¶ 17 The District Court rejected most of New Outlook's arguments regarding the reasonableness of JTL's claimed attorney fees. The District Court determined that the billing statements were sufficiently detailed and not for the most part excessive or redundant. The District Court also determined that New Outlook had failed to present evidence or expert witness testimony in support of its arguments against the award, and had failed to overcome the strong presumption that JTL's lodestar calculation was reasonable. However, the District Court did conclude that some amounts billed were unwarranted and eliminated approximately $7,600 in claimed fees.

¶ 18 The District Court then evaluated the reasonableness of JTL's attorney fees under the following seven-factor test described in Plath v. Schonrock, 2003 MT 21, 314 Mont. 101, 64 P.3d 684:

The reasonableness of attorney fees must be ascertained under the facts of each case. This Court has stated that in determining what constitutes reasonable attorney fees, the following factors should be considered as guidelines: (1) the amount and character of the services rendered; (2) the labor, time and trouble involved; (3) the character and importance of the litigation in which the services were rendered; (4) the amount of money or the value of the property to be affected; (5) the professional skill and experience called for; (6) the attorneys' character and standing in their profession; and (7) the results secured by the services of the attorneys.

Plath, ¶ 36 (citing Morning Star Enterprises, Inc. v. R.H. Grover, Inc., 247 Mont. 105, 114, 805 P.2d 553, 558 (1991)).

¶ 19 The District Court carefully analyzed the factors supporting each element of the test, and concluded the claimed fees were reasonable under Plath. For purposes of this Opinion, we deem it unnecessary to recount the entire analysis. The District Court also noted that § 71-3-124(1), MCA (2003)4 , provides for a mandatory award of attorney fees to the prevailing party in a construction lien case. This statute reads as follows:

In an action to foreclose any of the liens provided for by part 3, 4, 5, 6, 8 or 10 of this chapter, the court shall allow as costs the money paid and attorney fees incurred for filing and recording the lien and reasonable attorney fees in the district and supreme courts. The costs and attorney fees must be allowed to each claimant whose lien is established, and the reasonable attorney fees must be allowed to the defendant against whose property a lien is claimed if the lien is not established.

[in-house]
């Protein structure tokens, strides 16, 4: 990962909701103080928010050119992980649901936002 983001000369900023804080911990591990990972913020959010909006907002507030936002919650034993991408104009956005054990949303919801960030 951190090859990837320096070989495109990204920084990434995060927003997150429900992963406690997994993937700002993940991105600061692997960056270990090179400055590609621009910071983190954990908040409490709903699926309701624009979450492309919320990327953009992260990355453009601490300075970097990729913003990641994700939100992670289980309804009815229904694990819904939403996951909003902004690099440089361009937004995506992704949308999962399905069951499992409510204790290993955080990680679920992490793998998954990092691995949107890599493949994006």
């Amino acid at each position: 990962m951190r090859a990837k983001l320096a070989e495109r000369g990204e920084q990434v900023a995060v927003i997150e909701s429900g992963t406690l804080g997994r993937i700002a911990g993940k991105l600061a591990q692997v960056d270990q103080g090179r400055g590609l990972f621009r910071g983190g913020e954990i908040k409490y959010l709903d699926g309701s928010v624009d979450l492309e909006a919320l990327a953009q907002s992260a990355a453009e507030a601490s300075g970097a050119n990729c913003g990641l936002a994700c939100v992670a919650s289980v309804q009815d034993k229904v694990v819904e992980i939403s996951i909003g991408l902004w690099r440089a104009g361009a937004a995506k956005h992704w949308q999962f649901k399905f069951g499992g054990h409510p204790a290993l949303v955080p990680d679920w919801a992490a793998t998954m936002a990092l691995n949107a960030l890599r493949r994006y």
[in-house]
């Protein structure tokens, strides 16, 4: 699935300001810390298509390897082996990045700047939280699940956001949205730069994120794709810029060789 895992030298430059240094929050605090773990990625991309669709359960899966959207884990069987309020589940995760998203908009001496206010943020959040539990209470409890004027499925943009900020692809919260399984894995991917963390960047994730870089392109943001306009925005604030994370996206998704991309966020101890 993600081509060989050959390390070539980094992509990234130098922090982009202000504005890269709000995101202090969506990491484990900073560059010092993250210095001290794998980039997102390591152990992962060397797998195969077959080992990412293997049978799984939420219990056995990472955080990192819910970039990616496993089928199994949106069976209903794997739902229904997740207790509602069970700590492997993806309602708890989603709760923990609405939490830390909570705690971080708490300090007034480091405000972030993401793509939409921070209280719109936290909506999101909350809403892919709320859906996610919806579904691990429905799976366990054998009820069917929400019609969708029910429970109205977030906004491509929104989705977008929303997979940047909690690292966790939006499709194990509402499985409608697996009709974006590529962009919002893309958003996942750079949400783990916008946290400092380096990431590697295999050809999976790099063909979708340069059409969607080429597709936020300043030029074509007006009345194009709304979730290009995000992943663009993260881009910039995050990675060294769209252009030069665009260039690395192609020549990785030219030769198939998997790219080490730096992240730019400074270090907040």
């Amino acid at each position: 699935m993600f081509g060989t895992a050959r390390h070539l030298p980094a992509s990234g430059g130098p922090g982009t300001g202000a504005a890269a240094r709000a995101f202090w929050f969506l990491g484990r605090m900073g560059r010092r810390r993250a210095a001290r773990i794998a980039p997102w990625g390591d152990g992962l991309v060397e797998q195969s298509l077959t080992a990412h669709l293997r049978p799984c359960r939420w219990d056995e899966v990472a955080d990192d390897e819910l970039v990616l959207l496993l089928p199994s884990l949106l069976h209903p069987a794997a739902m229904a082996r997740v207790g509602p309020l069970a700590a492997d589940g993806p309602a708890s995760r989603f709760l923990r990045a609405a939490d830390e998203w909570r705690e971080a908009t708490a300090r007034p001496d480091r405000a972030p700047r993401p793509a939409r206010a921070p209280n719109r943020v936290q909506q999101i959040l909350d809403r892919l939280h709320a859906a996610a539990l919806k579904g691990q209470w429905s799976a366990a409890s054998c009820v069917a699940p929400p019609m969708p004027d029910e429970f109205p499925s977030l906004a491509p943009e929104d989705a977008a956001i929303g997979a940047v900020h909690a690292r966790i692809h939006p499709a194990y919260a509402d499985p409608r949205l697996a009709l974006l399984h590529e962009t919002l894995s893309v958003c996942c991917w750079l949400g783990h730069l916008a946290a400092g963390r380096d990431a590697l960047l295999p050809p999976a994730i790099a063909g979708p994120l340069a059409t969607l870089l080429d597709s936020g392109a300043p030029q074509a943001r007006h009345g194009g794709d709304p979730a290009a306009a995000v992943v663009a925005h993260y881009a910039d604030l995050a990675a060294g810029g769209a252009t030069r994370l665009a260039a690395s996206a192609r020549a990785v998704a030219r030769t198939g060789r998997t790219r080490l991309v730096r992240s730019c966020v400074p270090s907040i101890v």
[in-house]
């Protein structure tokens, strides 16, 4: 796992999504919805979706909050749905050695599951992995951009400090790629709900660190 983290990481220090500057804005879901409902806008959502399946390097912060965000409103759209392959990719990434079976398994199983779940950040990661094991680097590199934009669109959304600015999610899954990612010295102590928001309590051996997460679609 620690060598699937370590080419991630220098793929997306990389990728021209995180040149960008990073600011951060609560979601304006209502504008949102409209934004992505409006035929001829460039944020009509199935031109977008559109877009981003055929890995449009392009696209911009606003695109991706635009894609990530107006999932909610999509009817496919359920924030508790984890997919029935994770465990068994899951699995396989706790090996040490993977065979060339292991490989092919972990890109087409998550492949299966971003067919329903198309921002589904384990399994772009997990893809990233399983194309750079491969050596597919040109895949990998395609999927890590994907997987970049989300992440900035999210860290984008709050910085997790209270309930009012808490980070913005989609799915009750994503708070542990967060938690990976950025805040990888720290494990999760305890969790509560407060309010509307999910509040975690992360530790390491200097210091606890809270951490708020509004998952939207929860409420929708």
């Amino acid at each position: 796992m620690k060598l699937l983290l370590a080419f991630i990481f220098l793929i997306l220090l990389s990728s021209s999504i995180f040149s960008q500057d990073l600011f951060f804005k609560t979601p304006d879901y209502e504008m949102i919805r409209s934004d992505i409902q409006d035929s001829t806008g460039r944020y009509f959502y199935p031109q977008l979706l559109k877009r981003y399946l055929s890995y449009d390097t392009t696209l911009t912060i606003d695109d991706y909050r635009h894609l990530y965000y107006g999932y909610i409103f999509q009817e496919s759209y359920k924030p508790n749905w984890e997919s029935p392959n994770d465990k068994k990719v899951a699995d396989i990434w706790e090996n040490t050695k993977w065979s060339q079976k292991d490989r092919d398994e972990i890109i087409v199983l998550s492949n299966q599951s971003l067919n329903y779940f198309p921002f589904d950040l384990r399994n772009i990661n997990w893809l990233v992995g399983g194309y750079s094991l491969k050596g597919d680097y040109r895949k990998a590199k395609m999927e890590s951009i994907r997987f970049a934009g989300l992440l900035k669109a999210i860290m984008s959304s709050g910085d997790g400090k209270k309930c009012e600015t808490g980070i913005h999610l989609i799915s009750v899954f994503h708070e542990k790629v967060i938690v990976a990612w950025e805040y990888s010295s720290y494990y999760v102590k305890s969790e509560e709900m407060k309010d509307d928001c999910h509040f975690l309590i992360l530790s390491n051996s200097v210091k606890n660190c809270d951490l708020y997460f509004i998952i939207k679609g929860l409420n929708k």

(Emphasis added.)

¶ 20 In its conclusions of law, the District Court concluded that JTL was entitled to its recoverable costs under Title 25, chapter 10, part 2, and that New Outlook had waived its objections to costs because its objections were untimely. Similarly, the District Court concluded that New Outlook waived its right to a hearing on attorney fees by not filing a request for a hearing until approximately 3 months after the final deadline to request a hearing had passed.

¶ 21 Under § 71-3-124(1), MCA, attorney fees are available to a party establishing a construction lien for “reasonable attorney fees in the district and supreme courts.” The District Court concluded that attorney fees incurred in the taking and defending of depositions were covered by this statute, even if not used at trial. Similarly, the District Court determined that fees incurred in responding to New Outlook's various motions were also covered under § 71-3-124(1), MCA.

¶ 22 Finally, the District Court concluded that it was not possible to segregate the attorney fees incurred among the construction lien foreclosure action, and the other claims asserted in this case. Because JTL, as the prevailing party, was entitled to attorney fees under Blue Ridge Homes, Inc. v. Thein, 2008 MT 264, 345 Mont. 125, 191 P.3d 374, the District Court awarded JTL most of the fees claimed. In this connection, the District Court concluded that New Outlook had failed to produce any evidence or expert testimony sufficient to overcome the “strong presumption” that the lodestar amount claimed by JTL was reasonable. See Laudert, ¶ 17. Based on these conclusions, the District Court determined that JTL was entitled to an award of $111,413.50 in attorney fees and $791.50 in costs.

¶ 23 After judgment was entered, New Outlook moved to amend or alter the judgment. New Outlook contended that JTL had failed to offer sufficient evidence to establish the construction lien, and that much of the evidence upon which JTL relied was inadmissible hearsay. The District Court denied the motion, noting that New Outlook did not object to the evidence which it was now contesting. The District Court noted that most of the objections put forth by New Outlook in its motion to alter or amend were being raised post-trial for the first time.

¶ 24 New Outlook now appeals from these decisions of the District Court, presenting the following issues on appeal:

¶ 25 Issue One: Did the District Court err in concluding that JTL was not required to give New Outlook notice of its right to claim the construction lien prior to its filing?